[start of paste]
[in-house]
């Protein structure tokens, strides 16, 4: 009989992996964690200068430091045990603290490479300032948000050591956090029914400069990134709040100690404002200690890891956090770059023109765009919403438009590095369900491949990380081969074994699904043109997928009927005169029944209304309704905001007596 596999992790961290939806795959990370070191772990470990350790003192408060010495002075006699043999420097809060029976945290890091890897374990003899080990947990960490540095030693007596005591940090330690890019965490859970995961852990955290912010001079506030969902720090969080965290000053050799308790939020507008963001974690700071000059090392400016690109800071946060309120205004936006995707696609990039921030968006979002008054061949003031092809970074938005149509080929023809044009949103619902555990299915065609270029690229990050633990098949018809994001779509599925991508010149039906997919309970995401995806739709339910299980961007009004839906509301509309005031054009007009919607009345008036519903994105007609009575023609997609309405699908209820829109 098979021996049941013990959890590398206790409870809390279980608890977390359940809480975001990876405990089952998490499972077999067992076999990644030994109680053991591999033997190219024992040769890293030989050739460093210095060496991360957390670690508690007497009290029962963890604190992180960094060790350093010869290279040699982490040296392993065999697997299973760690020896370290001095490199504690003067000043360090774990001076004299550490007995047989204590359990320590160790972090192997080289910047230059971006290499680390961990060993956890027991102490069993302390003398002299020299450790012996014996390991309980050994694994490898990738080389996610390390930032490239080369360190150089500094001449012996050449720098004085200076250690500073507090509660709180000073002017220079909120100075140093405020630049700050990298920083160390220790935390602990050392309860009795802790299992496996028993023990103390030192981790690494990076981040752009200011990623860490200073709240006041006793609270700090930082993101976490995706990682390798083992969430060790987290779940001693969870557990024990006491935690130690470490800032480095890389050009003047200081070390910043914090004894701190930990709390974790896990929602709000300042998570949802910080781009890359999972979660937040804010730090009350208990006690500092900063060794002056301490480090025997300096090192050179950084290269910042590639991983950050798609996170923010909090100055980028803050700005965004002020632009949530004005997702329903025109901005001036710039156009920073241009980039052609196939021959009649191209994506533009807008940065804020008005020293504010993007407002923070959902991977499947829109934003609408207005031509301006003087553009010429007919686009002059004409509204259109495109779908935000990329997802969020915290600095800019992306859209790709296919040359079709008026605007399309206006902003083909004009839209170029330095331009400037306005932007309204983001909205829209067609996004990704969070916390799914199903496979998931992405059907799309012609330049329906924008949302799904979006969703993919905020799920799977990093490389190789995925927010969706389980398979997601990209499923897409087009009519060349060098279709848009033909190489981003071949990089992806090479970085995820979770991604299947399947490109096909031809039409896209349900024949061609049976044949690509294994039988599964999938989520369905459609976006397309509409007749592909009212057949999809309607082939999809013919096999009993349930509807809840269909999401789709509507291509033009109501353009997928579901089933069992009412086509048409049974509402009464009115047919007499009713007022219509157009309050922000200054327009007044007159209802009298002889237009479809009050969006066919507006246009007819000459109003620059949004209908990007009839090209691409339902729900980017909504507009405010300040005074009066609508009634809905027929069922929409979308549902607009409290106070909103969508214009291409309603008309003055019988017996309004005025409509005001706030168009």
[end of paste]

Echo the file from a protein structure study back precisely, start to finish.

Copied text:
[in-house]
């Protein structure tokens, strides 16, 4: 009989992996964690200068430091045990603290490479300032948000050591956090029914400069990134709040100690404002200690890891956090770059023109765009919403438009590095369900491949990380081969074994699904043109997928009927005169029944209304309704905001007596 596999992790961290939806795959990370070191772990470990350790003192408060010495002075006699043999420097809060029976945290890091890897374990003899080990947990960490540095030693007596005591940090330690890019965490859970995961852990955290912010001079506030969902720090969080965290000053050799308790939020507008963001974690700071000059090392400016690109800071946060309120205004936006995707696609990039921030968006979002008054061949003031092809970074938005149509080929023809044009949103619902555990299915065609270029690229990050633990098949018809994001779509599925991508010149039906997919309970995401995806739709339910299980961007009004839906509301509309005031054009007009919607009345008036519903994105007609009575023609997609309405699908209820829109 098979021996049941013990959890590398206790409870809390279980608890977390359940809480975001990876405990089952998490499972077999067992076999990644030994109680053991591999033997190219024992040769890293030989050739460093210095060496991360957390670690508690007497009290029962963890604190992180960094060790350093010869290279040699982490040296392993065999697997299973760690020896370290001095490199504690003067000043360090774990001076004299550490007995047989204590359990320590160790972090192997080289910047230059971006290499680390961990060993956890027991102490069993302390003398002299020299450790012996014996390991309980050994694994490898990738080389996610390390930032490239080369360190150089500094001449012996050449720098004085200076250690500073507090509660709180000073002017220079909120100075140093405020630049700050990298920083160390220790935390602990050392309860009795802790299992496996028993023990103390030192981790690494990076981040752009200011990623860490200073709240006041006793609270700090930082993101976490995706990682390798083992969430060790987290779940001693969870557990024990006491935690130690470490800032480095890389050009003047200081070390910043914090004894701190930990709390974790896990929602709000300042998570949802910080781009890359999972979660937040804010730090009350208990006690500092900063060794002056301490480090025997300096090192050179950084290269910042590639991983950050798609996170923010909090100055980028803050700005965004002020632009949530004005997702329903025109901005001036710039156009920073241009980039052609196939021959009649191209994506533009807008940065804020008005020293504010993007407002923070959902991977499947829109934003609408207005031509301006003087553009010429007919686009002059004409509204259109495109779908935000990329997802969020915290600095800019992306859209790709296919040359079709008026605007399309206006902003083909004009839209170029330095331009400037306005932007309204983001909205829209067609996004990704969070916390799914199903496979998931992405059907799309012609330049329906924008949302799904979006969703993919905020799920799977990093490389190789995925927010969706389980398979997601990209499923897409087009009519060349060098279709848009033909190489981003071949990089992806090479970085995820979770991604299947399947490109096909031809039409896209349900024949061609049976044949690509294994039988599964999938989520369905459609976006397309509409007749592909009212057949999809309607082939999809013919096999009993349930509807809840269909999401789709509507291509033009109501353009997928579901089933069992009412086509048409049974509402009464009115047919007499009713007022219509157009309050922000200054327009007044007159209802009298002889237009479809009050969006066919507006246009007819000459109003620059949004209908990007009839090209691409339902729900980017909504507009405010300040005074009066609508009634809905027929069922929409979308549902607009409290106070909103969508214009291409309603008309003055019988017996309004005025409509005001706030168009």